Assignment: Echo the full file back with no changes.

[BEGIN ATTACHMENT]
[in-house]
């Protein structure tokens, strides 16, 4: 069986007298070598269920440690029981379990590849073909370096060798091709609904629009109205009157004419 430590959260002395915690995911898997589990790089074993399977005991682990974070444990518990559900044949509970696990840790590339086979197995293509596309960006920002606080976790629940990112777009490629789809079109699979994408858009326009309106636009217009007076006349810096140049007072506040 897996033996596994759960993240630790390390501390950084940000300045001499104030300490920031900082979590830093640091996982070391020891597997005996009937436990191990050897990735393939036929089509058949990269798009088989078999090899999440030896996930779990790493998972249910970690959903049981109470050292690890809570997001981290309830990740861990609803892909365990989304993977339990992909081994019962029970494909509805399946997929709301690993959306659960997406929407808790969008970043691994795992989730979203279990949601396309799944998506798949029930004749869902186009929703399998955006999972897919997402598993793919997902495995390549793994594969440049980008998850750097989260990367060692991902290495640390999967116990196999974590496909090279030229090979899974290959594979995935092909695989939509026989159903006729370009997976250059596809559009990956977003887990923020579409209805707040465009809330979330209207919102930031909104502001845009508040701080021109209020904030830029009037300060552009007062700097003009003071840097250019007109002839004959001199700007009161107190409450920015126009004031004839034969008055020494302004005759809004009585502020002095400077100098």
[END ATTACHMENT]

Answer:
[in-house]
């Protein structure tokens, strides 16, 4: 069986007298070598269920440690029981379990590849073909370096060798091709609904629009109205009157004419 430590959260002395915690995911898997589990790089074993399977005991682990974070444990518990559900044949509970696990840790590339086979197995293509596309960006920002606080976790629940990112777009490629789809079109699979994408858009326009309106636009217009007076006349810096140049007072506040 897996033996596994759960993240630790390390501390950084940000300045001499104030300490920031900082979590830093640091996982070391020891597997005996009937436990191990050897990735393939036929089509058949990269798009088989078999090899999440030896996930779990790493998972249910970690959903049981109470050292690890809570997001981290309830990740861990609803892909365990989304993977339990992909081994019962029970494909509805399946997929709301690993959306659960997406929407808790969008970043691994795992989730979203279990949601396309799944998506798949029930004749869902186009929703399998955006999972897919997402598993793919997902495995390549793994594969440049980008998850750097989260990367060692991902290495640390999967116990196999974590496909090279030229090979899974290959594979995935092909695989939509026989159903006729370009997976250059596809559009990956977003887990923020579409209805707040465009809330979330209207919102930031909104502001845009508040701080021109209020904030830029009037300060552009007062700097003009003071840097250019007109002839004959001199700007009161107190409450920015126009004031004839034969008055020494302004005759809004009585502020002095400077100098």